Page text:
For you whale watchers out there, there's good news regarding the right whales that migrate along the U.S. East Coast. It was reported last week by the New England Aquarium that a record number of calves were reported for this spring. At 39 calves, that's considerable improvement from 2000 when only one calf was born.
The right whale - known by that name because whalers considered it the "right" whale to hunt due to its high level of whale oil and fat - travels nearly 1,000 miles down the East Coast to give birth in the warmer waters of Georgia and Florida. This coastal migration made them any easy target for whalers or even accidental encounters/rammings by ships, adding to their diminished numbers which are as a low as a staggering 400 worldwide.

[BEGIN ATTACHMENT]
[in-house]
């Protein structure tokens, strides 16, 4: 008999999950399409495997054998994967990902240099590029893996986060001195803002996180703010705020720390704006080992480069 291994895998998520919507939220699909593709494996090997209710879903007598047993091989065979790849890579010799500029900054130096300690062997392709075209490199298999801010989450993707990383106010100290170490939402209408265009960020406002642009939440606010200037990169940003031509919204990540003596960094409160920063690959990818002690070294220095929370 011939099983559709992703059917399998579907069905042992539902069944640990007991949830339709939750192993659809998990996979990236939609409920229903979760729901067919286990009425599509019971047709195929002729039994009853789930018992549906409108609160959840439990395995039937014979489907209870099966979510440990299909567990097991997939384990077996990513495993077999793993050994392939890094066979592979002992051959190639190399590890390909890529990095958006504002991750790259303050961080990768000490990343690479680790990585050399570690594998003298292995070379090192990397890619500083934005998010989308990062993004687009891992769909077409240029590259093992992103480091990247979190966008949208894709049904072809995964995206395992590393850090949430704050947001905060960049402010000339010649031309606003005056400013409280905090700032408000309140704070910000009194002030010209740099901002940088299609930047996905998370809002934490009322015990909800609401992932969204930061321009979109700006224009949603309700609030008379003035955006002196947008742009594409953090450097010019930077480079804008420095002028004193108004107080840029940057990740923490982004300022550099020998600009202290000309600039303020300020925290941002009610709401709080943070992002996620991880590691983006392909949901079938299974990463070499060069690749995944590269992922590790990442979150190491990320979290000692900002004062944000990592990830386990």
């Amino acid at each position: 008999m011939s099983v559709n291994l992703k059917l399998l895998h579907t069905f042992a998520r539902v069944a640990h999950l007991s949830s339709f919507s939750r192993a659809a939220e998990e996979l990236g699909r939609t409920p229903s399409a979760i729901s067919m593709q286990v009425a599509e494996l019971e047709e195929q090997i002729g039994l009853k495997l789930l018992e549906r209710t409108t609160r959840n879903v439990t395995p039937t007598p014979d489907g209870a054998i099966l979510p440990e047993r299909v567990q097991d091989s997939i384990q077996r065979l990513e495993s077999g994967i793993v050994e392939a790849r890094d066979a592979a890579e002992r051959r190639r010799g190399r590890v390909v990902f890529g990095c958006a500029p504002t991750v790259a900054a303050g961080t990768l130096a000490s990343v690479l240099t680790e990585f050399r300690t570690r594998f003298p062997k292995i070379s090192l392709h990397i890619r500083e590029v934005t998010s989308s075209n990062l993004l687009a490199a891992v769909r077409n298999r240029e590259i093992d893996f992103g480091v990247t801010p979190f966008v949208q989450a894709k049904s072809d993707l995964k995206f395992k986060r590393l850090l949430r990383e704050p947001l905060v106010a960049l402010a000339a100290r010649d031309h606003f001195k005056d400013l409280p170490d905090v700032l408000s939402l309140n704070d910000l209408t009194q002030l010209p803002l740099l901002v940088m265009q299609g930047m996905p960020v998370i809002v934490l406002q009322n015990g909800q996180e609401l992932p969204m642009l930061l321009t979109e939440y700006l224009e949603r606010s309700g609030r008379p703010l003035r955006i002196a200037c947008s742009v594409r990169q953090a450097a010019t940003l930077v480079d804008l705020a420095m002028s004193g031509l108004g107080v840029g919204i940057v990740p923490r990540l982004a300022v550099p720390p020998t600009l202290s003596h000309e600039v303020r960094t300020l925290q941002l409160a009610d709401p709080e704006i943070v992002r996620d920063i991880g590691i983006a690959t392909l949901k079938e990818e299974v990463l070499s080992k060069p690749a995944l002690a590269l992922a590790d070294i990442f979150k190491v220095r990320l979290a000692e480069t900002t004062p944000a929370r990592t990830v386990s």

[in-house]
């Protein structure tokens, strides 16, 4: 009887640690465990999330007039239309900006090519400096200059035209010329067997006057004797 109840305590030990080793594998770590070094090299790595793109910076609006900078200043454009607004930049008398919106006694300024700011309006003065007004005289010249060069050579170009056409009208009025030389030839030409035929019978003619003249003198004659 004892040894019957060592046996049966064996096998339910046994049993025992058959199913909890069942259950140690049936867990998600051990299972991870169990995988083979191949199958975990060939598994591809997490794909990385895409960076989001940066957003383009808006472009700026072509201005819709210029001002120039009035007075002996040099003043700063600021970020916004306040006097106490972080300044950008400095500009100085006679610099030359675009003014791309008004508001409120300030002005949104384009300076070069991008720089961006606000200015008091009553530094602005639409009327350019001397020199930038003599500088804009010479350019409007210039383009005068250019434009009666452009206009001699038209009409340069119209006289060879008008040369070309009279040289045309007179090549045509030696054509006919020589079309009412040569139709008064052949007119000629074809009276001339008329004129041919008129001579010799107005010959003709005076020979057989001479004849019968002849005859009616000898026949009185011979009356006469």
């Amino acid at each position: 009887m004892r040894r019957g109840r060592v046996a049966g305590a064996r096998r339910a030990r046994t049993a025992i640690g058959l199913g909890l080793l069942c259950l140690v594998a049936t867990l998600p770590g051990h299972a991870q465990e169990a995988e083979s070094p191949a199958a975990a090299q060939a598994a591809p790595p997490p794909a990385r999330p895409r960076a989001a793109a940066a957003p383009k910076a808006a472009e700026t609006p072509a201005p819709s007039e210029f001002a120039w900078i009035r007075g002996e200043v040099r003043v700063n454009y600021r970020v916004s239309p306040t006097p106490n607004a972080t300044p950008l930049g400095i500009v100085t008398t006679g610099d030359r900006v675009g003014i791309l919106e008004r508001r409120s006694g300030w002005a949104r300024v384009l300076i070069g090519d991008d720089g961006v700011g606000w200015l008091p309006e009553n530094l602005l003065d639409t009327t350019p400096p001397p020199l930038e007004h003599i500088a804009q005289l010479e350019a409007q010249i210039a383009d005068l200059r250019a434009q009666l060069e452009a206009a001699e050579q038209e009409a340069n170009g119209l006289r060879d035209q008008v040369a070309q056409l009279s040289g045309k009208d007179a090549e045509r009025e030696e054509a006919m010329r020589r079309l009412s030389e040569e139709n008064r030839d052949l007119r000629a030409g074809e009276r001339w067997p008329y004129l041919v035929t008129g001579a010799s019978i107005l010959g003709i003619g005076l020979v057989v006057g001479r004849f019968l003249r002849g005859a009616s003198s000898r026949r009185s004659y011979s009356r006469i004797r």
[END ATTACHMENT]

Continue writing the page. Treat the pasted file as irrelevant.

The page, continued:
While still heavily protected or regulated for commercial use, whales have fallen off the public radar compared to their heyday in the 70's. This has enabled countries, like Japan and Norway, with long-standing traditions in commercial whaling to chip away at the current regulations and that is posing a threat to populations of whale species that have improved over the years but are still very tenuous at best.
You can learn more more the current status of whales at large at the American Cetacean Society web site.